Types of UK Motor Sport
There are various motor sport disciplines recognised by the Motor Sport Association (MSA), the UK's governing body for the sport. Many disciplines, such as circuit racing and rallying, are diverse with a range of vehicle makes and types. Others are highly specialised that require specific skills and feature distinct circuits.
Car or circuit racing is the most well-known motor sport discipline, in large part due to the popularity of Formula 1 racing. Car races feature a variety of types and makes of car, which are often modified for speed. Competitions may be based on the type or make of car, as well as regions or individual circuits. According to the MSA, there are over 200 race meetings at 17 circuits throughout the British Isles each year.
Rallying is one of the most popular motor sport disciplines in the UK. Almost any car can be used for rallying, which involves a driver and a co-driver or navigator. Special stage rallying involves specialised cars and car preparation and focuses on speed and driver ability, while road rallying generally features simple road events with unmodified and everyday cars. Cars are typically run at one-minute intervals rather than a mass start used for car or circuit racing. Participants compete against the clock rather than each other in rally competitions.
Karting is often a stepping point for racing drivers, with legends including Lewis Hamilton and Michael Schumacher starting their careers as kart racers. Karting attracts young and aspiring racers. It involves various classes, often depending on abilities. Two basic categories include karts with direct drive racing on short circuits and karts with gearboxes racing on long or short circuits.
Trials are the oldest form of motor sport and influenced the development of other disciplines such as rallies, hill climbs, sprints and autotests. Trials involve vehicles climbing gradients of varying difficulty. Competitors do not compete against the clock, but rather try to complete obstacles in each section. The winner is the participant that covers the longest distance without stopping. Generally organised on off-road circuits, trials are classified depending on skill and vehicle type. Car trials feature standard road cars while sporting trials involve cars that are built for off-road trials. Classic trials have tougher sections and cars are generally modified as a result.
Cross Country events features difficult circuits across harsh terrains. Events range from competitive safaris and team recovery competitions to hill rallies and trials. The common thread between these events is the difficult terrain and specialist vehicles, often with four-wheel drive, used for the competition. Certain events, including competitive safaris and hill rallies, are run against the clock. These events also demand skilled driving and vehicle preparation, similar to special stage rallies.
Rallycross combines head-to-head competition that is the trademark of circuit racing with challenging surfaces found in rallying. Competition circuits often feature a mix of surfaced and off-road sections. Depending on the length of the circuit, events include six to ten cars that compete against each other and the clock. Qualifying heats are used to narrow down the number of cars for the final race. The main types of cars range from entry-level hatch and minicross vehicles to modified two-wheel drive cars and top class Supercars.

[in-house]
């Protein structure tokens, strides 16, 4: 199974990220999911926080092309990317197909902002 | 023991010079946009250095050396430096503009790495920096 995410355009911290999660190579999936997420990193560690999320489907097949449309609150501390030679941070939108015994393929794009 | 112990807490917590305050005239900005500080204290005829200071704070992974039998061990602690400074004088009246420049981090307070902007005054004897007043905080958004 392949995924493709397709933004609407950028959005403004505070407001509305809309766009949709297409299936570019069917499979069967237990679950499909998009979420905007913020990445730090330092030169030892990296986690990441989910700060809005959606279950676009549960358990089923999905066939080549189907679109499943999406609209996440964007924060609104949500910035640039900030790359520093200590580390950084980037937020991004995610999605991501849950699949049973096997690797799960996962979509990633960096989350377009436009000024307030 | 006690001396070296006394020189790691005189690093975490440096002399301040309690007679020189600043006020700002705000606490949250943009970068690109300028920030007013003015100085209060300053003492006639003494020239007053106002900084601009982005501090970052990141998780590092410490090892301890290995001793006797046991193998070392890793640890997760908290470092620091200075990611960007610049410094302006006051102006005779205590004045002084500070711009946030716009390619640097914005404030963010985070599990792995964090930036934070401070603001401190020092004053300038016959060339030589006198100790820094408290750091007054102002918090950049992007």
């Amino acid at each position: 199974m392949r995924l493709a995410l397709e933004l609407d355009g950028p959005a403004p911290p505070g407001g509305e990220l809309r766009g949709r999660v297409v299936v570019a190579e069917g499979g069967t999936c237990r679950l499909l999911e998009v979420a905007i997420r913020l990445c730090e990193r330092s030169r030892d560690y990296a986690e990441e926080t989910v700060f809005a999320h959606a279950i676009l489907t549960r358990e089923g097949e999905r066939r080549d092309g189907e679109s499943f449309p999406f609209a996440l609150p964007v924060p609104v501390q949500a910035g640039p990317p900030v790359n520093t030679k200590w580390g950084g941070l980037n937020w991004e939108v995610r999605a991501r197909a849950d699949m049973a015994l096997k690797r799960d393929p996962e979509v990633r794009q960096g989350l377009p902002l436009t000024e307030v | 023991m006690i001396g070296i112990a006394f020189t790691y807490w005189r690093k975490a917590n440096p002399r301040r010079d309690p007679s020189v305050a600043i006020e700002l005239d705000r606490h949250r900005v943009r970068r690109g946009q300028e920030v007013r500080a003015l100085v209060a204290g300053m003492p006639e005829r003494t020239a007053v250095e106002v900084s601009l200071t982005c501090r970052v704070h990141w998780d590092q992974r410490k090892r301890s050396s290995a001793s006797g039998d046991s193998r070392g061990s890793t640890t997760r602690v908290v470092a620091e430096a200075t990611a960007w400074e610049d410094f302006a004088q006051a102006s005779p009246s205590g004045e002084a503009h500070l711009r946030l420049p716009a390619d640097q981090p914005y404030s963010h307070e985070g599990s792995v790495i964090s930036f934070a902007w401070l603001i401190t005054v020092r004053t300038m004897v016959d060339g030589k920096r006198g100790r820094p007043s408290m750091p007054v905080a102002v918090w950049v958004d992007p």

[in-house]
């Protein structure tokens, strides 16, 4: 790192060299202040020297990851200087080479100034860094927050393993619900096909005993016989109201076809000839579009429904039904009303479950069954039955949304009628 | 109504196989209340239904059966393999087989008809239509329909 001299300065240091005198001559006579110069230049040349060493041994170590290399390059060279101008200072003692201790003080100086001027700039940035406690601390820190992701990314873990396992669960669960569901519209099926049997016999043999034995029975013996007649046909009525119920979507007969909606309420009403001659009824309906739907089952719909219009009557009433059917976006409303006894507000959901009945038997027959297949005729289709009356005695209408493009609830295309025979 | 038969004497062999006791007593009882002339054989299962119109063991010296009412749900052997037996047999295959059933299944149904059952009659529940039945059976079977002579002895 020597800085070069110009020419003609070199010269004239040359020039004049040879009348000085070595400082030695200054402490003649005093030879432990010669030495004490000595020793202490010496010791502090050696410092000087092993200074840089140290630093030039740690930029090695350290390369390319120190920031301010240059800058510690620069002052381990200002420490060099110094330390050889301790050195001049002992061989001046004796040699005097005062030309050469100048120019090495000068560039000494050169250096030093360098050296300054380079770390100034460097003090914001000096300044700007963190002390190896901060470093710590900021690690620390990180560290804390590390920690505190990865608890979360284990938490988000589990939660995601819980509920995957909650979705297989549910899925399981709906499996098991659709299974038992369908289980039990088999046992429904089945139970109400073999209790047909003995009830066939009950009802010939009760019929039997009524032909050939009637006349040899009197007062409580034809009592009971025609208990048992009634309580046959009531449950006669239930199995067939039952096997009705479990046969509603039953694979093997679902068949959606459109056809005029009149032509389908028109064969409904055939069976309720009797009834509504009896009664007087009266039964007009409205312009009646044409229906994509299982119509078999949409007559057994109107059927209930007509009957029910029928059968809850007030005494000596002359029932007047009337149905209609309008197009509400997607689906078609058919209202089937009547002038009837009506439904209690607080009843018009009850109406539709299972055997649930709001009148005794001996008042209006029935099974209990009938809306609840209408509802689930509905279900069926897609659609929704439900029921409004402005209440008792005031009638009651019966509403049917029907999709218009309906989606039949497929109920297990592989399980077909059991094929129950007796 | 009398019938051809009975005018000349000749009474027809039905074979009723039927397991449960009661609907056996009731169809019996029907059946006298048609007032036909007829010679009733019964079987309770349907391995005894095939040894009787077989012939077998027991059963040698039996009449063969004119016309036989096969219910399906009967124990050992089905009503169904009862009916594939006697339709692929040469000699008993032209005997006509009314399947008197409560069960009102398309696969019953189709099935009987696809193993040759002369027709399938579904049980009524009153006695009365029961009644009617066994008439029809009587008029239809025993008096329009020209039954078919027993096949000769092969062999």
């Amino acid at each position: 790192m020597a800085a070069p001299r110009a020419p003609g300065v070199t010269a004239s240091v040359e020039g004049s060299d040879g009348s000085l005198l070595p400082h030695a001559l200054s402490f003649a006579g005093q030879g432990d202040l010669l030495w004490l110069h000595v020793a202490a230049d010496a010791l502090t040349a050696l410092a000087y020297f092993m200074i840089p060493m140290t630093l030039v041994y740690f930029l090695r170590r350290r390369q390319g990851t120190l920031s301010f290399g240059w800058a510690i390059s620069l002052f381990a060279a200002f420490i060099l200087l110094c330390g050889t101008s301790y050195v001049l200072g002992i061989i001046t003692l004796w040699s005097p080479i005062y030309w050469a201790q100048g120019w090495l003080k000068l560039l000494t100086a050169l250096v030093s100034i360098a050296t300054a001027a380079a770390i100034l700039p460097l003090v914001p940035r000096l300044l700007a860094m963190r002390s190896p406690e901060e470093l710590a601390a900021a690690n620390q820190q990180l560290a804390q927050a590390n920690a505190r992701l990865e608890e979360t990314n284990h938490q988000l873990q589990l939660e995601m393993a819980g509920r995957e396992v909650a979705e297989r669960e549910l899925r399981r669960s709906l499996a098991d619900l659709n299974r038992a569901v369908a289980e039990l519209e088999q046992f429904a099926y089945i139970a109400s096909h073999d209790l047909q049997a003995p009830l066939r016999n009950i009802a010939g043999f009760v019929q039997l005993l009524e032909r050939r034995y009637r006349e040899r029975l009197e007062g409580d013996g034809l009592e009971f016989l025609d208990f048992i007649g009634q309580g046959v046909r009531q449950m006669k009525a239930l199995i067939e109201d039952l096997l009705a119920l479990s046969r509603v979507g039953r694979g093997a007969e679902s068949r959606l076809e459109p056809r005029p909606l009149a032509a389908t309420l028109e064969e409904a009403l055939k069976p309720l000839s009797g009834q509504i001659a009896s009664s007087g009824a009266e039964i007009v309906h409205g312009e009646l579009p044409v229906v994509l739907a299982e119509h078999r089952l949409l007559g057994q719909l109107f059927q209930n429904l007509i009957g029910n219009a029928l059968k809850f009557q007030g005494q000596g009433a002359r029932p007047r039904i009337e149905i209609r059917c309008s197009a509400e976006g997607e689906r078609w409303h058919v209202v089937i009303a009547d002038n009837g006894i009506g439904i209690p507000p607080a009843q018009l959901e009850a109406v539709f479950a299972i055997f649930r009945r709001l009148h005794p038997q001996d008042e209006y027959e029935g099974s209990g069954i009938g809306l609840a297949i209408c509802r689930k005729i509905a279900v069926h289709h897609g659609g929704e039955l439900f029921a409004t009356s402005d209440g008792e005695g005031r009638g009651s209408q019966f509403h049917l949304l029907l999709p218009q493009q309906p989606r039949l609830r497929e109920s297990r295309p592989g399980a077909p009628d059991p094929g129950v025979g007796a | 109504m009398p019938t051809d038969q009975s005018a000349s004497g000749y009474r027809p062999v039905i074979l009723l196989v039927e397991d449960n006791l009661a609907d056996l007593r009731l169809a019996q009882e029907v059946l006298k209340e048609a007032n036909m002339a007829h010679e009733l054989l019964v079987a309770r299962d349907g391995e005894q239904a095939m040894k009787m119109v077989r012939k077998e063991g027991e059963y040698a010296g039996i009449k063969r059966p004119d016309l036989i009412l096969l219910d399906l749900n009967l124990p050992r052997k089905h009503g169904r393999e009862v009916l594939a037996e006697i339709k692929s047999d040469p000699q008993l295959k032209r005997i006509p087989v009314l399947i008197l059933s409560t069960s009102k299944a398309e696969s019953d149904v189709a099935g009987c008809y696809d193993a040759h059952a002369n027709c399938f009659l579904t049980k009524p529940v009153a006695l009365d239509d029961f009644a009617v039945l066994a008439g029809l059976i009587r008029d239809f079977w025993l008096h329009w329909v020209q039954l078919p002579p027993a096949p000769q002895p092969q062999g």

Autocross features cars that typically compete individually against the clock on a circuit, although in some cases more than one vehicle may depart together depending on the circuit. Unlike rallycross, autocross events are run on temporary circuits with a grass surface. Events generally involve everyday vehicles, although they are slightly modified to meet safety requirements. Certain events may also involve cars that are specially designed for autocross.
Autotests test driving precision and ability rather than speed. One of the more affordable motor sport disciplines, cars compete individually and against the clock. Drivers manoeuver around a set route between obstacles, which are typically plastic pylons or cones. Typically, the route includes sections where participants must drive in reverse. Spin turns and handbrake turns are also common. Events are generally staged on smooth surfaces, such as tarmac, and are classified depending on the size or technical specifications of the vehicles.
Hill Climbs and Sprints
Hill climbs and sprints are staged on smooth surfaces over a specific distance. They are also run against the clock and cars typically start separately. Hill climbs and sprints differ in that sprints take place on flat surfaces while hill climbs are organised on courses with varying gradients. Events are classified depending on the type of vehicle and engine capacity.
Drag racing is extreme sprinting with an emphasis on maximum speed. Races are straight-line contests involving two vehicles quickly accelerating over a specific distance. Traditionally, races are run on a quarter-mile route. Competitors qualify against the clock with the loser of each round being eliminated until a single winner remains. Events generally feature highly specialised vehicles, although everyday cars and sports cars are used. The fastest drag racing cars are capable of reaching 300 miles per hour.